Conclusions on Baptism

by Chad Shaffer and Mike Stine

* This is the final part of a five part discussion on baptism.  Links to the previous sections are provided below the article for your convenience.

In our research we have discovered a lot of the attitudes which the early church fathers recorded. We also come from very different backgrounds as far as baptism is concerned. Mike was baptized as an infant (although it was pretty much a dedication) and was later triunally immersed as a believer. His church is open to all forms of baptism. Chad comes from an Anabaptist and was immersed once. Neither of us find anything contrary to scripture with any method of baptism. We neither hold to infant baptism as a necessary thing. We find scripture to be very permissive on baptism but we hold it to be a commandment that is to be observed by believers.  Finally, baptism is a matter of the heart as so many things are in the Christian life. In baptism we associate ourselves with Christ and make a public statement that we are his followers. This is truly what baptism is about and it matters not what form it takes.

Intro

Infant Baptism

Believer’s Baptism

Three Modes of Baptism

 

Three Modes of Baptism

by Chad Shaffer and Mike Stine

*This is a brief five part breakdown on the various views of baptism.  For convenience sake, links to the other sections are provided at the bottom.

Now that we have looked at the forms of baptism we must look at the methods of baptism. This topic is a very hotly debated topic within the church. Many methods are used but which methods are the correct methods of baptism?

The Bible itself is silent on the methods of baptism. We know that Jesus himself was baptized by John the Baptist in the Jordan River . Beyond this we know very little about the methods of baptism used in the New Testament.

The earliest statement of how baptism was performed came from the Didache. The Didache was a manual that was written around 70 AD. In the Didache it says this:

“After the foregoing instructions, baptize in the name of the Father, and of the Son, and of the Holy Spirit, in living [running] water. If you have no living water, then baptize in other water, and if you are not able in cold, then in warm. If you have neither, pour water three times on the head, in the name of the Father, and of the Son, and of the Holy Spirit. Didache 7:1 [A.D. 70]).

This is the earliest writing that we have on the method that baptism is supposed to take.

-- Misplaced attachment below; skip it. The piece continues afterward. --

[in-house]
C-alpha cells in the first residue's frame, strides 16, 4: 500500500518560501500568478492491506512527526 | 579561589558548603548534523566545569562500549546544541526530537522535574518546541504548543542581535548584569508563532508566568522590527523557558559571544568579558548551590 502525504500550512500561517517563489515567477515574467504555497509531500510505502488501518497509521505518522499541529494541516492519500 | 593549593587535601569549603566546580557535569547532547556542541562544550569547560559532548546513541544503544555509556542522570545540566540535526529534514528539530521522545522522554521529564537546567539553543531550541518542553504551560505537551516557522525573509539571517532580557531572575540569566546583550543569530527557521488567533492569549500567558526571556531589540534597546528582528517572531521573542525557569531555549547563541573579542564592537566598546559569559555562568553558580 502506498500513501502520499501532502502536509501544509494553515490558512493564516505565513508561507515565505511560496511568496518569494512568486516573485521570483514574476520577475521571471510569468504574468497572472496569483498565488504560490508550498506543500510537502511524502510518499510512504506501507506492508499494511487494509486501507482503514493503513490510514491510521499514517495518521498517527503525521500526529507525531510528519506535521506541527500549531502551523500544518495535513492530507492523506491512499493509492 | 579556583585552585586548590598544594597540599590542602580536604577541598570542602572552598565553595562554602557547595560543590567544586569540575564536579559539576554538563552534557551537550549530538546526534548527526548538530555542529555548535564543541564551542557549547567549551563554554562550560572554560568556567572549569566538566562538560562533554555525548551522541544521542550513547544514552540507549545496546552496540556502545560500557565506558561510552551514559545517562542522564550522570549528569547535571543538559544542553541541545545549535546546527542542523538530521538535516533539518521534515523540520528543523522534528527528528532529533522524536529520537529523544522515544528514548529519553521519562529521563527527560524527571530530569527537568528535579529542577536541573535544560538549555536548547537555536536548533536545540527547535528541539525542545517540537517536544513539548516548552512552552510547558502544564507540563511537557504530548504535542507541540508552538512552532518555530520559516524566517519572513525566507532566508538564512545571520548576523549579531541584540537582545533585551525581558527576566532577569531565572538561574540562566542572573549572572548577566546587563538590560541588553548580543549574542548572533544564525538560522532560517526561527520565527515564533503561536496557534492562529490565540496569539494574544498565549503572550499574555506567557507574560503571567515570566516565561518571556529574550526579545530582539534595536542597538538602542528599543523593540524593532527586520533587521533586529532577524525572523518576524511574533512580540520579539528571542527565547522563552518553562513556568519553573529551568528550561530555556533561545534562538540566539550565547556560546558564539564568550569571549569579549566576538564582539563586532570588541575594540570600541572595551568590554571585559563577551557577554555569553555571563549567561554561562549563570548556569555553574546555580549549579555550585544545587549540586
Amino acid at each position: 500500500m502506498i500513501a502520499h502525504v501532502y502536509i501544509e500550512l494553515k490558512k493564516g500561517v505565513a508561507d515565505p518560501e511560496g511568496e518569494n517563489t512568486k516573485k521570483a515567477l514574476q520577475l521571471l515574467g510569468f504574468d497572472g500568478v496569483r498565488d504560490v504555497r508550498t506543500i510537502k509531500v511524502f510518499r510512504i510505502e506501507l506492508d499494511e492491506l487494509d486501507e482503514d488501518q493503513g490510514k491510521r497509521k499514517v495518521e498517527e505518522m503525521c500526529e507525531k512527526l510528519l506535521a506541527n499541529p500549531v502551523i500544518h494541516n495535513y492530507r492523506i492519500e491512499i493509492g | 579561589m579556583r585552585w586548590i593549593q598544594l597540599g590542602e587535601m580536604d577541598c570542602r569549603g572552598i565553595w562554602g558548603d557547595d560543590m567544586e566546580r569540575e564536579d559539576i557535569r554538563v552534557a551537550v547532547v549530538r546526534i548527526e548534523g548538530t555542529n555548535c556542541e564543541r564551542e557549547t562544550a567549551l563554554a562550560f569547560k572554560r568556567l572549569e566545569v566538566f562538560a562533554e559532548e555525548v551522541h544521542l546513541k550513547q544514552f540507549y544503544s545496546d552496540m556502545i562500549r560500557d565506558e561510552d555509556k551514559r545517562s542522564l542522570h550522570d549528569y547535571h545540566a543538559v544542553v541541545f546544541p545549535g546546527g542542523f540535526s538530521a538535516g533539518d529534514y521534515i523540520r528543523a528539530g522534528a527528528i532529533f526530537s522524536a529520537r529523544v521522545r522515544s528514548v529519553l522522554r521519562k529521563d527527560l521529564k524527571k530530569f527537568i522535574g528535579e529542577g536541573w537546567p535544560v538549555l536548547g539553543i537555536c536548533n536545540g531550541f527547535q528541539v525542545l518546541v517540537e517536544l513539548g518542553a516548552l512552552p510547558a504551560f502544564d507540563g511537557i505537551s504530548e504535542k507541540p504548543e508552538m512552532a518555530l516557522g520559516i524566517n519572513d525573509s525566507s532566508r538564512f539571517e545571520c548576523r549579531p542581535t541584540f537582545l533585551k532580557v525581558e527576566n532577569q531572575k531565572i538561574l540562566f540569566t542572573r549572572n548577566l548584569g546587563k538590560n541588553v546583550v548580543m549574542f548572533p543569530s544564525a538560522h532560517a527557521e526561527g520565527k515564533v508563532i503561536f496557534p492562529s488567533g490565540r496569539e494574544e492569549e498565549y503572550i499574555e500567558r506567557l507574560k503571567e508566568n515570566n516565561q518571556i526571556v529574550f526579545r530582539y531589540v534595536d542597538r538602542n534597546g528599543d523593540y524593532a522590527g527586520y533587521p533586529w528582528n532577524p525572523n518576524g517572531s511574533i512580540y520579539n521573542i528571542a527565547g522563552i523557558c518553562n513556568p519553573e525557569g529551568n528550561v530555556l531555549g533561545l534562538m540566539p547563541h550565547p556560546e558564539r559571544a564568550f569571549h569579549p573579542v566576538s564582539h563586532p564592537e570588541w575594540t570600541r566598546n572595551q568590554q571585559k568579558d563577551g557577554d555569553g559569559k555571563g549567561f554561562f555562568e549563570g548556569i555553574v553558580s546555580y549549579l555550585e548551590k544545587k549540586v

Let us look at the three different methods of baptism that are used. These methods are sprinkling, pouring, and immersion. So which one of these is the proper method? Let us look first at sprinkling. We can find no real explicit reference of this method of baptism. Those who adhere to this method of baptism note in the Old Testament that the priest sprinkled blood on the altar and see this as a foreshadowing of baptism. There is little to no reference to sprinkling being used as a method of baptism until the Middle Ages though.

The next method of baptism that we will look at is pouring. Here again there is no explicit reference to this in the New Testament. It is very likely though that in Acts 8 when the Ethiopian eunuch was baptized by Phillip there would not have been enough water for him to be baptized by immersion. Pouring would have been more likely to have been used but we cannot be sure of this. We can see from the writings of the early church father’s that pouring could be substituted for immersion if the person was not able to be immersed on account of extenuating circumstances.

The third and final type of baptism is immersion. This method has the most scriptural basis of all the methods of baptism. It is probable that Jesus was baptized by immersion in the Jordan River by John the Baptist. As well as having scriptural support this method of baptism also has almost unanimous support from the church fathers. This method gives us the best picture of Christ’s death, burial, and resurrection.

Surrounding immersion is also the debate concerning triune immersion. This is just as heated a topic as any surrounding baptism and churches have split over this as well. There is no indication from scripture one way or another as to whether a person should be immersed three times or one. What is plain is that a person is to be baptized in the name of the Father, the Son, and the Holy Spirit. The question is whether a person should be immersed once in all three names or once for each name. From the records of the early church fathers, there would appear to be strong evidence that a person who was baptized was done so three times, once for each name.

Intro

Infant Baptism

Believer’s Baptism

Three Modes of Baptism

Our Conclusions

Believer’s Baptism

by Chad Shaffer and Mike Stine

*This is a brief five part breakdown on the various views of baptism.  For convenience sake, links to the other sections are provided at the bottom.

The second form of baptism that is performed by the church is believer’s baptism. It is clearly illustrated throughout the New Testament that people were baptized after they professed a belief in Christ.  This is illustrated most vividly in Acts 8, when the Ethiopian eunuch asked Philip to baptize him after he put his faith in Christ. Believer’s baptism is also mentioned repeatedly throughout the writings of the early church fathers. Nearly every church father agreed on believer’s baptism.

What is not agreed upon by all is whether baptism is required for salvation.  This is outside of the scope of this discussion but is certainly a worthy topic.  For our purposes, Christians have almost universally seen believer’s baptism as something that should be practiced.  The debate surrounds whether it is a “best practice” that is recommended for Christians to grow in their spiritual walk or if it is a requirement that has been mandated for all.

Intro

Infant Baptism

Believer’s Baptism

Three Modes of Baptism

Our Conclusions